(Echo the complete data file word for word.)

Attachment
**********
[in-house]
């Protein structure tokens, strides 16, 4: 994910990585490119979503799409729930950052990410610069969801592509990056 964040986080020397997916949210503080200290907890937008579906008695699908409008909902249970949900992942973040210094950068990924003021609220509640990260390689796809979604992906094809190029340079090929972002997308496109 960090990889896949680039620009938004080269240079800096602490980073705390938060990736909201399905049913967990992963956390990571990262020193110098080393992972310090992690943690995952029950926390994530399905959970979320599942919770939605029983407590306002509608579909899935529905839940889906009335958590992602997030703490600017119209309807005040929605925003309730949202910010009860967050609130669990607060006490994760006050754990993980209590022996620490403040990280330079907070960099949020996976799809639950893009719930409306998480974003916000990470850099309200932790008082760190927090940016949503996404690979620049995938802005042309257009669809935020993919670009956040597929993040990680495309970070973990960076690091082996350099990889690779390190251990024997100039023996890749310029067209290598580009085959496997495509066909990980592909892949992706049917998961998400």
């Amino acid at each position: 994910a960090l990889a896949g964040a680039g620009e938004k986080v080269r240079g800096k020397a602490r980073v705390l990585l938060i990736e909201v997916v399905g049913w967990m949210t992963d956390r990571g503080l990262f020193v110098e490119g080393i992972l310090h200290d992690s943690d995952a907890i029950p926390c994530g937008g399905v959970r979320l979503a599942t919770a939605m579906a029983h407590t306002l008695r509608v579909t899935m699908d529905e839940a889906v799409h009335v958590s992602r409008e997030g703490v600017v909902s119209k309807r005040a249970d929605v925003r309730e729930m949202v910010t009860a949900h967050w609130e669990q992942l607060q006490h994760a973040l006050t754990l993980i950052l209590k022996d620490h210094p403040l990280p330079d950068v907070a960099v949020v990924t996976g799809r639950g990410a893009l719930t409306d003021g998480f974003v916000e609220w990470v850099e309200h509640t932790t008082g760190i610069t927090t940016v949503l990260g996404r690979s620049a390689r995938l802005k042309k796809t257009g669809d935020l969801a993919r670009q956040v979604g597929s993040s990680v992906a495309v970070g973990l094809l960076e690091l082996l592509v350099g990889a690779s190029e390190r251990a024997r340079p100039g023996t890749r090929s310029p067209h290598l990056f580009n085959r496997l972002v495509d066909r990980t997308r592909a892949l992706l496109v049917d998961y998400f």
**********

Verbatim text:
[in-house]
């Protein structure tokens, strides 16, 4: 994910990585490119979503799409729930950052990410610069969801592509990056 964040986080020397997916949210503080200290907890937008579906008695699908409008909902249970949900992942973040210094950068990924003021609220509640990260390689796809979604992906094809190029340079090929972002997308496109 960090990889896949680039620009938004080269240079800096602490980073705390938060990736909201399905049913967990992963956390990571990262020193110098080393992972310090992690943690995952029950926390994530399905959970979320599942919770939605029983407590306002509608579909899935529905839940889906009335958590992602997030703490600017119209309807005040929605925003309730949202910010009860967050609130669990607060006490994760006050754990993980209590022996620490403040990280330079907070960099949020996976799809639950893009719930409306998480974003916000990470850099309200932790008082760190927090940016949503996404690979620049995938802005042309257009669809935020993919670009956040597929993040990680495309970070973990960076690091082996350099990889690779390190251990024997100039023996890749310029067209290598580009085959496997495509066909990980592909892949992706049917998961998400």
């Amino acid at each position: 994910a960090l990889a896949g964040a680039g620009e938004k986080v080269r240079g800096k020397a602490r980073v705390l990585l938060i990736e909201v997916v399905g049913w967990m949210t992963d956390r990571g503080l990262f020193v110098e490119g080393i992972l310090h200290d992690s943690d995952a907890i029950p926390c994530g937008g399905v959970r979320l979503a599942t919770a939605m579906a029983h407590t306002l008695r509608v579909t899935m699908d529905e839940a889906v799409h009335v958590s992602r409008e997030g703490v600017v909902s119209k309807r005040a249970d929605v925003r309730e729930m949202v910010t009860a949900h967050w609130e669990q992942l607060q006490h994760a973040l006050t754990l993980i950052l209590k022996d620490h210094p403040l990280p330079d950068v907070a960099v949020v990924t996976g799809r639950g990410a893009l719930t409306d003021g998480f974003v916000e609220w990470v850099e309200h509640t932790t008082g760190i610069t927090t940016v949503l990260g996404r690979s620049a390689r995938l802005k042309k796809t257009g669809d935020l969801a993919r670009q956040v979604g597929s993040s990680v992906a495309v970070g973990l094809l960076e690091l082996l592509v350099g990889a690779s190029e390190r251990a024997r340079p100039g023996t890749r090929s310029p067209h290598l990056f580009n085959r496997l972002v495509d066909r990980t997308r592909a892949l992706l496109v049917d998961y998400f």